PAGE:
The last time we heard from Andrew Staton he had lost more than 140 pounds, put one Ironman triathlon under his belt, and was logging 9 hours of cardio and an hour of weight training a week—even after being a heavy guy all of his life!
An Ironman is no easy task—but neither is weight maintenance. So, we caught up with Andrew almost 4 years later to see if he had managed to stay fit.
Where He Stands Now
Andrew currently weighs 167 pounds—6 pounds lighter than he weighed 4 years ago!
How He Kept It Off
“I wake up every single morning and think ‘what am I going to do today to prevent weight gain?’” explains Andrew.
Andrew thinks goals are the key to weight maintenance. “I always make sure I’m striving towards a new fitness goal,” he explains. “Since the article, I’ve done 15 marathons and five Ironman triathlons—and I want to do my first 100 mile trail race this summer.”
That’s not to say it wasn’t a struggle. “I had a foot injury and couldn’t run for over a month. It really tore me up,” he says. But that just meant it was time for another goal, like starting a nonprofit organization working to prevent childhood obesity. “It doesn’t need to be a fitness goal, but it needs to put health, fitness, or nutrition at the front of your mind.”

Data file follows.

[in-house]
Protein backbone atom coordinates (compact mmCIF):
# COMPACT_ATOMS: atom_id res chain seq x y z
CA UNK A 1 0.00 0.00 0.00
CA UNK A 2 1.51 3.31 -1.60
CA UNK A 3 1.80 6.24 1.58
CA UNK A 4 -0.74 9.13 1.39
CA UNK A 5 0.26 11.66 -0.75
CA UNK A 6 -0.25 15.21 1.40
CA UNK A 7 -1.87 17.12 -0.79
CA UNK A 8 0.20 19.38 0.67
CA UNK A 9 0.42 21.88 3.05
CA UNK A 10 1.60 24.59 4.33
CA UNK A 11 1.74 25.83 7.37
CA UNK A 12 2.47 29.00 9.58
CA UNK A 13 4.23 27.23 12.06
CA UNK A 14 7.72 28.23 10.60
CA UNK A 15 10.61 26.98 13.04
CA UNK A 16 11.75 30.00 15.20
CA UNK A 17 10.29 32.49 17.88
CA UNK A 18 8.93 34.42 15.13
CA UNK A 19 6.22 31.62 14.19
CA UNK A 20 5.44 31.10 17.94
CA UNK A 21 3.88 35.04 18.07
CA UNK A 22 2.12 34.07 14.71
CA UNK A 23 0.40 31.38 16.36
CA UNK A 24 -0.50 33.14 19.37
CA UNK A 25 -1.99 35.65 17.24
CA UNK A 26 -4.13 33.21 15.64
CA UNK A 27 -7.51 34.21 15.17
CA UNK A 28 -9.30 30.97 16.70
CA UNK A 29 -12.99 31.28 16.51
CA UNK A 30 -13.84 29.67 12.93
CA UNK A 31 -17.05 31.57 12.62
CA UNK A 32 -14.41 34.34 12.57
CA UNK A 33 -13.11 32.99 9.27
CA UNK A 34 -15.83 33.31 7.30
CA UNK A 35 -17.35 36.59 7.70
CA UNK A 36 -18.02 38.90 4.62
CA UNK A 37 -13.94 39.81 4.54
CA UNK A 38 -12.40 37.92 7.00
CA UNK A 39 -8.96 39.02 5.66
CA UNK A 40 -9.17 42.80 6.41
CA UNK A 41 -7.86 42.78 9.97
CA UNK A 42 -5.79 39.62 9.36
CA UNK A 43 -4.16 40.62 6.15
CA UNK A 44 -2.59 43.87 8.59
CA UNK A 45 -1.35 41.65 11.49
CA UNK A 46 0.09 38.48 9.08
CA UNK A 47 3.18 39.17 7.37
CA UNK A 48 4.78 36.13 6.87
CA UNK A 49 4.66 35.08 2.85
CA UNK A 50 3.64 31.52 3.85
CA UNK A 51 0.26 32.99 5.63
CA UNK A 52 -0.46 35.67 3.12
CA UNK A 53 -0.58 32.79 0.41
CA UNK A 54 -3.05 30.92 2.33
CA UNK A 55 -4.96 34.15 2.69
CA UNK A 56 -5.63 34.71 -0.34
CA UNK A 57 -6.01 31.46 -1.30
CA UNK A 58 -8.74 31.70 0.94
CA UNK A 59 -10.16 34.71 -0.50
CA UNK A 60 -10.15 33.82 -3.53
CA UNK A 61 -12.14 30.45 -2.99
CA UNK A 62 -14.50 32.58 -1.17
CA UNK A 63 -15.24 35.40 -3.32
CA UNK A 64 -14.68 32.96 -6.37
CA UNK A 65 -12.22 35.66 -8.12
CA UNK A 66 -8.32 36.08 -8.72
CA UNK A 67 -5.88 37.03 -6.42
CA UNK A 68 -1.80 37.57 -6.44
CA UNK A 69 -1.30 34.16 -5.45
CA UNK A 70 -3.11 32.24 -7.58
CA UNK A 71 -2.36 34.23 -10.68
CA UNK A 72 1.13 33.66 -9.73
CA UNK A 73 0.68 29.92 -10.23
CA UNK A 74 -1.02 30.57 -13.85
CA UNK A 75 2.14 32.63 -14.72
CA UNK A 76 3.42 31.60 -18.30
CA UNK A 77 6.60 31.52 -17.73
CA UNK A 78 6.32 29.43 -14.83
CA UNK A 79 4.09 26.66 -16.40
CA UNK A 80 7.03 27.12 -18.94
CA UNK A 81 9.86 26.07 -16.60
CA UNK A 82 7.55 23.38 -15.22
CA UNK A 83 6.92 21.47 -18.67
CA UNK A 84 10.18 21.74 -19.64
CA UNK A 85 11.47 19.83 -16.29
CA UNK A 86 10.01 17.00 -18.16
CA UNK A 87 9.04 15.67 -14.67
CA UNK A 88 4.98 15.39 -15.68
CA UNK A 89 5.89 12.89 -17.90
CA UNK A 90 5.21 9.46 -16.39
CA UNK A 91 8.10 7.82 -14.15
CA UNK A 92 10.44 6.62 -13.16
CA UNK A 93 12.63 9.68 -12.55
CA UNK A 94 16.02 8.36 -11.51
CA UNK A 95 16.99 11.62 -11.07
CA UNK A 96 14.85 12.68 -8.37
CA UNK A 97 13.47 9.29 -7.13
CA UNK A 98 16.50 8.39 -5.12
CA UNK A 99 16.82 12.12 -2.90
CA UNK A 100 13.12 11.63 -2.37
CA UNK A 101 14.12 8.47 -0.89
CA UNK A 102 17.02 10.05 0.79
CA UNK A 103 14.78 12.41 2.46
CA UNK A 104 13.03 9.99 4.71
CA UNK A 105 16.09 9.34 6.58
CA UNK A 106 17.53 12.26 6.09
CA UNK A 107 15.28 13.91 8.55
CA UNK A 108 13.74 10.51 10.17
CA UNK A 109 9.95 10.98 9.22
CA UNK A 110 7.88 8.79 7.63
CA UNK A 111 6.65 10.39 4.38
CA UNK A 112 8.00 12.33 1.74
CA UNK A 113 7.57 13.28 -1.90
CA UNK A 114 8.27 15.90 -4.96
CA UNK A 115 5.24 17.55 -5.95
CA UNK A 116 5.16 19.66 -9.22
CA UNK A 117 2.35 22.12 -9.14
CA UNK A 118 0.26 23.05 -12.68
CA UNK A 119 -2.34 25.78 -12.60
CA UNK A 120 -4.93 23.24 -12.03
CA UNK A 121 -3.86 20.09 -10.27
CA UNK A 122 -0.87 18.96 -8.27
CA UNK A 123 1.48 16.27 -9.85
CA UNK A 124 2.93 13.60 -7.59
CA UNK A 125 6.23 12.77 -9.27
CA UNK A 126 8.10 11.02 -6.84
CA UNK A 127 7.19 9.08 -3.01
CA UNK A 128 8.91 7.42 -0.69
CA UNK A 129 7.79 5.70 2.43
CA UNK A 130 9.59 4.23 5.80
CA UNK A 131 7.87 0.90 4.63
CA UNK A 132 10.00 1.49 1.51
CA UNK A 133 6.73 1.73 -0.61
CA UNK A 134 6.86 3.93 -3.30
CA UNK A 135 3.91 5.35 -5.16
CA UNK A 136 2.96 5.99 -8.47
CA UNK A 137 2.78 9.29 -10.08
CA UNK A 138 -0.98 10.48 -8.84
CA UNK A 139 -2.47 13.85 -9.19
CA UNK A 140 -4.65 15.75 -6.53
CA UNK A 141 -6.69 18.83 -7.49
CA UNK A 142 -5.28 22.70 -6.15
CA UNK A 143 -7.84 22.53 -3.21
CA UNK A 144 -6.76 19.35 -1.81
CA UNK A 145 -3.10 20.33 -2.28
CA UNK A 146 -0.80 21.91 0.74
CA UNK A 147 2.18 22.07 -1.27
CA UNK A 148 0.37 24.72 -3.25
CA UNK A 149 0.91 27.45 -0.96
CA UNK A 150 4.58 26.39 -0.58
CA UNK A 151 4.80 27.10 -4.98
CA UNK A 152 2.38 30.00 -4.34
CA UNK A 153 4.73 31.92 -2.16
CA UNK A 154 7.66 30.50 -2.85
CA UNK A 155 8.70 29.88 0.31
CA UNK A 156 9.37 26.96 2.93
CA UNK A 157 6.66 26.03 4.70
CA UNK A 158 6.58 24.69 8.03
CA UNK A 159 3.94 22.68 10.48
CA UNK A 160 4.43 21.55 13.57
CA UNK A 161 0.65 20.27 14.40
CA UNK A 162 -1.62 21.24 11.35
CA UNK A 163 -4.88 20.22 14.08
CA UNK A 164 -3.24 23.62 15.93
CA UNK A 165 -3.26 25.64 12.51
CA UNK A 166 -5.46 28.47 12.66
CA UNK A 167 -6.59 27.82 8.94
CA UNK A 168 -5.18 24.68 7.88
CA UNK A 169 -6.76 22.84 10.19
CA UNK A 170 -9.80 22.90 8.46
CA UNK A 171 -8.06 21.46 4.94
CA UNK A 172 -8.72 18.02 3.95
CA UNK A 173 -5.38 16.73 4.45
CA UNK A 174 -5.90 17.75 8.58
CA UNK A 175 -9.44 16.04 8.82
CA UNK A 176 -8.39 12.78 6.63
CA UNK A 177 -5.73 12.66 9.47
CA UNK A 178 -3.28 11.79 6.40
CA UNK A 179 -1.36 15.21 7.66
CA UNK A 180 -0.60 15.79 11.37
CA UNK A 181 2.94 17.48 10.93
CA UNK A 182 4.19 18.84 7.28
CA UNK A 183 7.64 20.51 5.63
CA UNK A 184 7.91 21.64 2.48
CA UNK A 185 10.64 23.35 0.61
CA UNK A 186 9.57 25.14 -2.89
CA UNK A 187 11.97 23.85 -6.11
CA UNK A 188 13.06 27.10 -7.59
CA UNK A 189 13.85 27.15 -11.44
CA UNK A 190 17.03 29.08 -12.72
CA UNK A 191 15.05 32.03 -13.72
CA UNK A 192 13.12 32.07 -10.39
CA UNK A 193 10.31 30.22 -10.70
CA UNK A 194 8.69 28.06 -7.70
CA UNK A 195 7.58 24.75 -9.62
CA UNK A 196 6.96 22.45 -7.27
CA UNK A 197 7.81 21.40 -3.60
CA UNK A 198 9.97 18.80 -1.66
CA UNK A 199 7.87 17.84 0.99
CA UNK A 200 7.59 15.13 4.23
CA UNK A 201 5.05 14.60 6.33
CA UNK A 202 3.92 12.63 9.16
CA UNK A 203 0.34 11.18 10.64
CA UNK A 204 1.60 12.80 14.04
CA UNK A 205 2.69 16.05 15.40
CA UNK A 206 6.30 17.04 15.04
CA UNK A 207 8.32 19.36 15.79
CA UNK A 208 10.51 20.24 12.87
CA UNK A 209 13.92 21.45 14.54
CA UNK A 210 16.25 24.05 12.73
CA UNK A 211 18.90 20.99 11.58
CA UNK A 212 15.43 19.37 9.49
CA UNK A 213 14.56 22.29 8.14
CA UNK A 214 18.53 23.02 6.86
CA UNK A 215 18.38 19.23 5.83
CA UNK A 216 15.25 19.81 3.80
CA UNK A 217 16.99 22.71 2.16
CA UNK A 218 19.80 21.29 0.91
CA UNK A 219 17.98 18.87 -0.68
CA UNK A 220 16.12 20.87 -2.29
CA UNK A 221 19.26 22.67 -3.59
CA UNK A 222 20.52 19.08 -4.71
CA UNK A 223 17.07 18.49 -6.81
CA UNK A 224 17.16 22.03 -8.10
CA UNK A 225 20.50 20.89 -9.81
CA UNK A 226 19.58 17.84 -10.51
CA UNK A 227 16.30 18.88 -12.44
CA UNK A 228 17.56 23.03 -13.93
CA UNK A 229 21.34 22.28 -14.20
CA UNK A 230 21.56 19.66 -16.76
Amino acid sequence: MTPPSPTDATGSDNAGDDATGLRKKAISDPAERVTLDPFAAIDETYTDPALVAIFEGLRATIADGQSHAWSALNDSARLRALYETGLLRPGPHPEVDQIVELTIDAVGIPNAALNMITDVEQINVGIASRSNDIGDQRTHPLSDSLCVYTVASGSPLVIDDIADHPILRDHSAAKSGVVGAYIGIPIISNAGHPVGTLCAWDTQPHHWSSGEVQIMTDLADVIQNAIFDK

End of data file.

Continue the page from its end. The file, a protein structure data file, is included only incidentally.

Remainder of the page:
His Method of Maintenance
“I modified my training into a CrossFit model,” he says. “When I took a break from my triathlons, I needed another way to mix it up.” He stuck with CrossFit over the years because he prefers the vigorous, varied nature of the workouts. Some days he does squats and presses and other days, a run with pullups, squats, and pushups—totaling 3 hours of running and 3 hours of CrossFit per week. “It’s perfect because I never know what it’s going to be.”
As for the diet: It changes with his training schedule. But he knows he can’t drop the ball. “In general I’ll eat a high protein breakfast with protein pancakes, cottage cheese, and eggs, and a high protein lunch—like a turkey burger. For dinner, I’ll usually have a salad. I know I’ll gain the weight back if I don’t!”